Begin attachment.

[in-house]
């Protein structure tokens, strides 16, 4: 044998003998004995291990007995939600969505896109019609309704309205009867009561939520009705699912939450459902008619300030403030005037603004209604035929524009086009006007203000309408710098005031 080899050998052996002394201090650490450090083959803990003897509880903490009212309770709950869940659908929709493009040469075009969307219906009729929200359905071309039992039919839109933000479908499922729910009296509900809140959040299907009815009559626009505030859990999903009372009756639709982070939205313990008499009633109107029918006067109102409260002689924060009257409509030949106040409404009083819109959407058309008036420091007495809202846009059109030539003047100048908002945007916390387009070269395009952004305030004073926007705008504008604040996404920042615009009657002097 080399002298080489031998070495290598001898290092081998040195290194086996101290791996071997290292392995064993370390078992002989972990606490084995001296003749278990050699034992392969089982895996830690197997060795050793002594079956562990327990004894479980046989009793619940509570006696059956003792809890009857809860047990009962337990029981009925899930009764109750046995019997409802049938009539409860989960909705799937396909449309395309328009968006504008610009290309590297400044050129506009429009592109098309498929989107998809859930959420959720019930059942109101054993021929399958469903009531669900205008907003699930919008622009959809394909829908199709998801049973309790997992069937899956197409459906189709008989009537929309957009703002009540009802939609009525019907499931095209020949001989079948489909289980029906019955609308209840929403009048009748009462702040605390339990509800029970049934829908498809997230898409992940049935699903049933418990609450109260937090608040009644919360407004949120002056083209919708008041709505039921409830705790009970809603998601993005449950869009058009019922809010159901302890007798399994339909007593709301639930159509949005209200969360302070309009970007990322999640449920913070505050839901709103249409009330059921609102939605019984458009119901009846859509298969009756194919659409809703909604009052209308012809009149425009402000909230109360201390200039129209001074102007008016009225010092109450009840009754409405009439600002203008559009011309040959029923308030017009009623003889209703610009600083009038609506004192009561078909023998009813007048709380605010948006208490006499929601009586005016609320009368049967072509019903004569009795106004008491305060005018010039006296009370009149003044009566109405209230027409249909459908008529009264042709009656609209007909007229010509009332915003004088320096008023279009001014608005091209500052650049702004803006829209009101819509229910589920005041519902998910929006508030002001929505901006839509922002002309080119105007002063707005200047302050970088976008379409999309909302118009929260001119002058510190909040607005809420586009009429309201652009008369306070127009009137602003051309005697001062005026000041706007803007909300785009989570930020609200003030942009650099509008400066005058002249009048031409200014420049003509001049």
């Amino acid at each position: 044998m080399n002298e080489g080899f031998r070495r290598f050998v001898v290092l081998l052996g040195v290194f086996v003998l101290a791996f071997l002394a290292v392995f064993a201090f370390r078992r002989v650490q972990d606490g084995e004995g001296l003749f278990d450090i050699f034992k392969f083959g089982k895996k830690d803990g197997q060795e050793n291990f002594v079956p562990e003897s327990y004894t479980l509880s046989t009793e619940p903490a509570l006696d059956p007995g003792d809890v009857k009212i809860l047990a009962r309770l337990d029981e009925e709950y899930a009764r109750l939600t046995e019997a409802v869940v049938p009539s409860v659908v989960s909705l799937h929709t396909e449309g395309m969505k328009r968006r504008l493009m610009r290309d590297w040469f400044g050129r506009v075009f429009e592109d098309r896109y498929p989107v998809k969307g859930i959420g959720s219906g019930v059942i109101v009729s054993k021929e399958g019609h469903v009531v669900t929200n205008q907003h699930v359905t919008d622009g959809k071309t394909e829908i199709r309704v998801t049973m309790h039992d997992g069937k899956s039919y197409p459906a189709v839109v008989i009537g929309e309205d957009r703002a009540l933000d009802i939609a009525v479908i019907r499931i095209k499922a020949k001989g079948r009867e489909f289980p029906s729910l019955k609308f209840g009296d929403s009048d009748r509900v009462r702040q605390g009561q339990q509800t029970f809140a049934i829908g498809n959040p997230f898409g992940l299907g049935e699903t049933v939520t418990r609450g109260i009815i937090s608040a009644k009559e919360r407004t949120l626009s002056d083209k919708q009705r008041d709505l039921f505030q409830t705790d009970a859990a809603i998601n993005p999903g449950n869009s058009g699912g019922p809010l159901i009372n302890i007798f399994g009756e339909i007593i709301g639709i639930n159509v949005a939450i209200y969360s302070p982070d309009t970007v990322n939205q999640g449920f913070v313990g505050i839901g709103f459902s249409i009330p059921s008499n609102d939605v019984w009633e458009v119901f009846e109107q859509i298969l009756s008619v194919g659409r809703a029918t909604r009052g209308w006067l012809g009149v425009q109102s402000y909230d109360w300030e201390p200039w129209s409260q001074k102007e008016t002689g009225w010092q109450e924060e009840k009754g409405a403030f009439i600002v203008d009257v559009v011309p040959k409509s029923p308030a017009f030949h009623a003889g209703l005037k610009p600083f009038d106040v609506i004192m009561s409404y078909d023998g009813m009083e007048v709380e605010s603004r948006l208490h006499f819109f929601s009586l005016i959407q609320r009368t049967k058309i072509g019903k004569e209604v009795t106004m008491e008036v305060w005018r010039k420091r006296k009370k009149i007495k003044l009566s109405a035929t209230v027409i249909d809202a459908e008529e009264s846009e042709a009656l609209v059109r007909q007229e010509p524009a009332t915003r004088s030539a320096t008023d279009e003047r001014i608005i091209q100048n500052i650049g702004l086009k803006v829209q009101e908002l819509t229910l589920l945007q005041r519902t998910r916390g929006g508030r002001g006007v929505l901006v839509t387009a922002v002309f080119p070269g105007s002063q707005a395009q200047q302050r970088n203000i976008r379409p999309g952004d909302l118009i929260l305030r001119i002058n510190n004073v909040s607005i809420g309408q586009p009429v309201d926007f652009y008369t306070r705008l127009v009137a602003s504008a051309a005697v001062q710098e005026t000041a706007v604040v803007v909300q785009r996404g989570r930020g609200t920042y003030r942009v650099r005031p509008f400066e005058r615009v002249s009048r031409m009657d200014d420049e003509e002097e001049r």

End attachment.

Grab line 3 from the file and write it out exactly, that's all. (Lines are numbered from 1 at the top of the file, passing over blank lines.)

């Amino acid at each position: 044998m080399n002298e080489g080899f031998r070495r290598f050998v001898v290092l081998l052996g040195v290194f086996v003998l101290a791996f071997l002394a290292v392995f064993a201090f370390r078992r002989v650490q972990d606490g084995e004995g001296l003749f278990d450090i050699f034992k392969f083959g089982k895996k830690d803990g197997q060795e050793n291990f002594v079956p562990e003897s327990y004894t479980l509880s046989t009793e619940p903490a509570l006696d059956p007995g003792d809890v009857k009212i809860l047990a009962r309770l337990d029981e009925e709950y899930a009764r109750l939600t046995e019997a409802v869940v049938p009539s409860v659908v989960s909705l799937h929709t396909e449309g395309m969505k328009r968006r504008l493009m610009r290309d590297w040469f400044g050129r506009v075009f429009e592109d098309r896109y498929p989107v998809k969307g859930i959420g959720s219906g019930v059942i109101v009729s054993k021929e399958g019609h469903v009531v669900t929200n205008q907003h699930v359905t919008d622009g959809k071309t394909e829908i199709r309704v998801t049973m309790h039992d997992g069937k899956s039919y197409p459906a189709v839109v008989i009537g929309e309205d957009r703002a009540l933000d009802i939609a009525v479908i019907r499931i095209k499922a020949k001989g079948r009867e489909f289980p029906s729910l019955k609308f209840g009296d929403s009048d009748r509900v009462r702040q605390g009561q339990q509800t029970f809140a049934i829908g498809n959040p997230f898409g992940l299907g049935e699903t049933v939520t418990r609450g109260i009815i937090s608040a009644k009559e919360r407004t949120l626009s002056d083209k919708q009705r008041d709505l039921f505030q409830t705790d009970a859990a809603i998601n993005p999903g449950n869009s058009g699912g019922p809010l159901i009372n302890i007798f399994g009756e339909i007593i709301g639709i639930n159509v949005a939450i209200y969360s302070p982070d309009t970007v990322n939205q999640g449920f913070v313990g505050i839901g709103f459902s249409i009330p059921s008499n609102d939605v019984w009633e458009v119901f009846e109107q859509i298969l009756s008619v194919g659409r809703a029918t909604r009052g209308w006067l012809g009149v425009q109102s402000y909230d109360w300030e201390p200039w129209s409260q001074k102007e008016t002689g009225w010092q109450e924060e009840k009754g409405a403030f009439i600002v203008d009257v559009v011309p040959k409509s029923p308030a017009f030949h009623a003889g209703l005037k610009p600083f009038d106040v609506i004192m009561s409404y078909d023998g009813m009083e007048v709380e605010s603004r948006l208490h006499f819109f929601s009586l005016i959407q609320r009368t049967k058309i072509g019903k004569e209604v009795t106004m008491e008036v305060w005018r010039k420091r006296k009370k009149i007495k003044l009566s109405a035929t209230v027409i249909d809202a459908e008529e009264s846009e042709a009656l609209v059109r007909q007229e010509p524009a009332t915003r004088s030539a320096t008023d279009e003047r001014i608005i091209q100048n500052i650049g702004l086009k803006v829209q009101e908002l819509t229910l589920l945007q005041r519902t998910r916390g929006g508030r002001g006007v929505l901006v839509t387009a922002v002309f080119p070269g105007s002063q707005a395009q200047q302050r970088n203000i976008r379409p999309g952004d909302l118009i929260l305030r001119i002058n510190n004073v909040s607005i809420g309408q586009p009429v309201d926007f652009y008369t306070r705008l127009v009137a602003s504008a051309a005697v001062q710098e005026t000041a706007v604040v803007v909300q785009r996404g989570r930020g609200t920042y003030r942009v650099r005031p509008f400066e005058r615009v002249s009048r031409m009657d200014d420049e003509e002097e001049r």